The applicants, collectively “North Dakota”, are American governmental entities and private land holders. The respondents, collectively “Manitoba” are political entities in Canada. North Dakota brought an action in Canada in the Federal Court, alleging that a Canadian road along the international boundary between Manitoba and North Dakota blocked flood waters that would otherwise flow north from the United States into Canada from doing so, thus causing flooding and injury to lands in North Dakota. In the relevant areas of southern Manitoba, there is a 99 foot wide road allowance running parallel to the international border. In or around 1940, a raised road was constructed within this allowance. The road functions as a dike blocking the flood waters of the Pembina River from crossing into Canada. After three weeks of trial, Manitoba sought to strike their amended statement of claim on the basis that the Federal Court lacked jurisdiction over the subject matter of the proceedings. In making their claim, North Dakota relied on the International Boundary Waters Treaty Act, R.S.C. 1985, c. I-17 which enacted into Canadian domestic law the Treaty relating to Boundary Waters and Questions arising along the Boundary between Canada and the United States, signed at Washington, January 11, 1909 (the “Treaty”). The Treaty, inter alia, gave injured parties rights of recovery in certain circumstances for damage caused by cross-border waters. The Treaty was enacted in Canadian domestic law via the Act. North Dakota commenced an action against Manitoba in the Federal Court in 2004 seeking, inter alia, damages for injury to real property and associated losses and an injunction ordering Manitoba to remove the dike to allow for the natural flow of water across the boundary. The Federal Court granted the respondent’s motion to strike applicants’ statement of claim, ruling that it had no jurisdiction to hear applicants’ action. The Federal Court of Appeal dismissed the appeal.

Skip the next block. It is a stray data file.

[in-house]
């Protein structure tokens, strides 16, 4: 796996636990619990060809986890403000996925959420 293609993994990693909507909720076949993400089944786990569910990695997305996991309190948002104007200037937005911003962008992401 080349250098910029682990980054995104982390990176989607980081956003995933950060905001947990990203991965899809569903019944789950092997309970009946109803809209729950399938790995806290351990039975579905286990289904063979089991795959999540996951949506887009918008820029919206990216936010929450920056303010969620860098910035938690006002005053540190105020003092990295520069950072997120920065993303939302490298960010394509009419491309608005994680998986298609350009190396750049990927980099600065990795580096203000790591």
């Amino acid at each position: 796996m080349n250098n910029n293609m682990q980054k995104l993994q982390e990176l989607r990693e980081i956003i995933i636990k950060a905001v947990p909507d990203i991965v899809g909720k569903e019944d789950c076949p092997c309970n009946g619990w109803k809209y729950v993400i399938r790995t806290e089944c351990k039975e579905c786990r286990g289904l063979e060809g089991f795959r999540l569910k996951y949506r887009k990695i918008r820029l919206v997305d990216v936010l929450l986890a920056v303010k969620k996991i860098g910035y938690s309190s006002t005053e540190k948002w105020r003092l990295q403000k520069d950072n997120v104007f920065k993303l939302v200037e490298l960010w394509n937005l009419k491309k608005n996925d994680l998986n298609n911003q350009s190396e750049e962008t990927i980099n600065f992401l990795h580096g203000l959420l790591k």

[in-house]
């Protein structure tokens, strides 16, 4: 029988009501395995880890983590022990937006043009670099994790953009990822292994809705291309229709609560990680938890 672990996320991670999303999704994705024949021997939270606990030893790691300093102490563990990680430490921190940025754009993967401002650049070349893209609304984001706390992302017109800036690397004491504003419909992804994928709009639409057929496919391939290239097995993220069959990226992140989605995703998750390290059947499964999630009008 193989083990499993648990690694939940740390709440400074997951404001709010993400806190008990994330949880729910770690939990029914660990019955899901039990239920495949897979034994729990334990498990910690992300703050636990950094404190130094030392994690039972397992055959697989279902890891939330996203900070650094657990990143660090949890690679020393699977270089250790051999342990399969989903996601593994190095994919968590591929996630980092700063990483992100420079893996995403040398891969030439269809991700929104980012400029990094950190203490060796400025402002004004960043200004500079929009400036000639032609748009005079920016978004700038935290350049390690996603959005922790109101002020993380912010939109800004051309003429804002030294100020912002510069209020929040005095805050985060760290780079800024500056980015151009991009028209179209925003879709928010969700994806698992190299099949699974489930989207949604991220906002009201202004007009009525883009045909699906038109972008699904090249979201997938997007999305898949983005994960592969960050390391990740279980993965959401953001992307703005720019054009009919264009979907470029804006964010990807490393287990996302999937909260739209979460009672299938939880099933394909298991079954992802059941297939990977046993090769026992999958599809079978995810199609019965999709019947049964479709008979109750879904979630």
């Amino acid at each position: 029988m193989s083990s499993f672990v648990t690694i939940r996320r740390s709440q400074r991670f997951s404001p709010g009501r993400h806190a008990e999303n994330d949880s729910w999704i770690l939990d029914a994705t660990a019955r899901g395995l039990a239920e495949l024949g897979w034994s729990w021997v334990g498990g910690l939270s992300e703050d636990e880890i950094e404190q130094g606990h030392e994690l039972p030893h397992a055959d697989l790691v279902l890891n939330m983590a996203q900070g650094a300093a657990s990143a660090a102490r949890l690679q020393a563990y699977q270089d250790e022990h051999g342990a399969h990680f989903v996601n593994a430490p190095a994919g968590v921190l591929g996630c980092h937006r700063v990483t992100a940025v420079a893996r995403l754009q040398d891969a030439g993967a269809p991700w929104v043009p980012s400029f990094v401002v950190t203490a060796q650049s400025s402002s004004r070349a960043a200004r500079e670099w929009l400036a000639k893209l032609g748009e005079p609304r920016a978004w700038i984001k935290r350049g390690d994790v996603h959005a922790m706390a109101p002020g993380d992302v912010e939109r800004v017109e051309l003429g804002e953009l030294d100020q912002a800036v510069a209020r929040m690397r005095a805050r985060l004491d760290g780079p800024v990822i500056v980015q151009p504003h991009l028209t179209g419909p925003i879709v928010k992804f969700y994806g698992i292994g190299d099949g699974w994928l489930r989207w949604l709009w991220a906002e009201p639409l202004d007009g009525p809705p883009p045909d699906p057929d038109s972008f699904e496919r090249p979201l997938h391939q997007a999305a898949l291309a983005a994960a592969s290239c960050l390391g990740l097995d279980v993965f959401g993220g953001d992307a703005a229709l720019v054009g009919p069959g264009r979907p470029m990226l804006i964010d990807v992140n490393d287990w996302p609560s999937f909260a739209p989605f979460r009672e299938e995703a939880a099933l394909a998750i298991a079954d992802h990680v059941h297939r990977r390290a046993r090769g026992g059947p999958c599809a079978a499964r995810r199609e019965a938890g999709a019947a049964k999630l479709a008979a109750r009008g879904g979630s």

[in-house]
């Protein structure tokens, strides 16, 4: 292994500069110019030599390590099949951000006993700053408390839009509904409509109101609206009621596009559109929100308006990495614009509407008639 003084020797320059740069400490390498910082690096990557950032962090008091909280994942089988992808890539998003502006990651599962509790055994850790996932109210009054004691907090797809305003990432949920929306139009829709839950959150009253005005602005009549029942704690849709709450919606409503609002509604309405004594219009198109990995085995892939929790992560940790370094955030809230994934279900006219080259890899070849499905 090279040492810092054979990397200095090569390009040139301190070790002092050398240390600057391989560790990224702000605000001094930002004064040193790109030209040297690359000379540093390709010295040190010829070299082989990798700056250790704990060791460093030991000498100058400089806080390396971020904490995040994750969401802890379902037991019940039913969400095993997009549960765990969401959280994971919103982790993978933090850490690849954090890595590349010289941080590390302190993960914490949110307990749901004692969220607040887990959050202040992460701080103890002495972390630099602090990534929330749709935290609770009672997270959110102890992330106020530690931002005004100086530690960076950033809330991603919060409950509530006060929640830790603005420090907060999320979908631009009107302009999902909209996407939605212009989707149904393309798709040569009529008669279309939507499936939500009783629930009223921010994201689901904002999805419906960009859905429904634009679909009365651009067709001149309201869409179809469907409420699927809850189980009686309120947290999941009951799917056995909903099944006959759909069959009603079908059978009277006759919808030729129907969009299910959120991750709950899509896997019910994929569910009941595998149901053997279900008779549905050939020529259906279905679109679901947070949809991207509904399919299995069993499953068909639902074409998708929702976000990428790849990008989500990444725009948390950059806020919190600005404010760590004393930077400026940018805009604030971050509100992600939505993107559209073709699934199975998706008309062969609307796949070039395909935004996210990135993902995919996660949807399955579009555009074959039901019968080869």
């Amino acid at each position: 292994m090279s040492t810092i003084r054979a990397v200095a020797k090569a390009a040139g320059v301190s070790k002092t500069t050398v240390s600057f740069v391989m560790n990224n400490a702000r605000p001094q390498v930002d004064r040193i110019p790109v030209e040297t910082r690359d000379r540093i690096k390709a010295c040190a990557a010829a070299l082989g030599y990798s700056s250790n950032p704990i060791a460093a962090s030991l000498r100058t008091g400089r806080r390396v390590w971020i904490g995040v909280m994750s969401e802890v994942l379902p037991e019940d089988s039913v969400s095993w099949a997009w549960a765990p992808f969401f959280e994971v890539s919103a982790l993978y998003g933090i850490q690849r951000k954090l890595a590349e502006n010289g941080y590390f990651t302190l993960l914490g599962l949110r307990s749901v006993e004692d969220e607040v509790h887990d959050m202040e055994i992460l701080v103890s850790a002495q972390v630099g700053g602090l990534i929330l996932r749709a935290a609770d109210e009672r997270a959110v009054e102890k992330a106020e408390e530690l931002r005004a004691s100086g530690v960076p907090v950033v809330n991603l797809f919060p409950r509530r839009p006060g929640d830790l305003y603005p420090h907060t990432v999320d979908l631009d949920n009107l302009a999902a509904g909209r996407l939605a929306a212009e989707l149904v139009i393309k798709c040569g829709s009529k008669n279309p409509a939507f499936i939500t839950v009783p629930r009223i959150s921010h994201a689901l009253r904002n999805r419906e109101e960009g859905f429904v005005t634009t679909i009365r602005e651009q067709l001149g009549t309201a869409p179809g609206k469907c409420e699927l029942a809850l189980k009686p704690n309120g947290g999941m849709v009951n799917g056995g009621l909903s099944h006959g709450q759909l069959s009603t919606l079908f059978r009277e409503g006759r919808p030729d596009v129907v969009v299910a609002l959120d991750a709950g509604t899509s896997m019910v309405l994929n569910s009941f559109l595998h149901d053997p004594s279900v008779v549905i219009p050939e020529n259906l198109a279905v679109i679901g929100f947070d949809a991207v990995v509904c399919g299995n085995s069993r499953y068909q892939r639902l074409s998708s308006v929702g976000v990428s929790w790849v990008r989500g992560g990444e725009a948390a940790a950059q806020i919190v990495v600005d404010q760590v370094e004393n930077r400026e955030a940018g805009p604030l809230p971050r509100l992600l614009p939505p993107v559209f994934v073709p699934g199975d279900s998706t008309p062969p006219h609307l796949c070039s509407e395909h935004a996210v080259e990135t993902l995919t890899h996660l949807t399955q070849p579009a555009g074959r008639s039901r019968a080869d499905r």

ExxonMobil Canada Properties v. Hebron Project Employers’ Association Inc., Resource Development Trades Council or Newfoundland and Labrador (N.L.)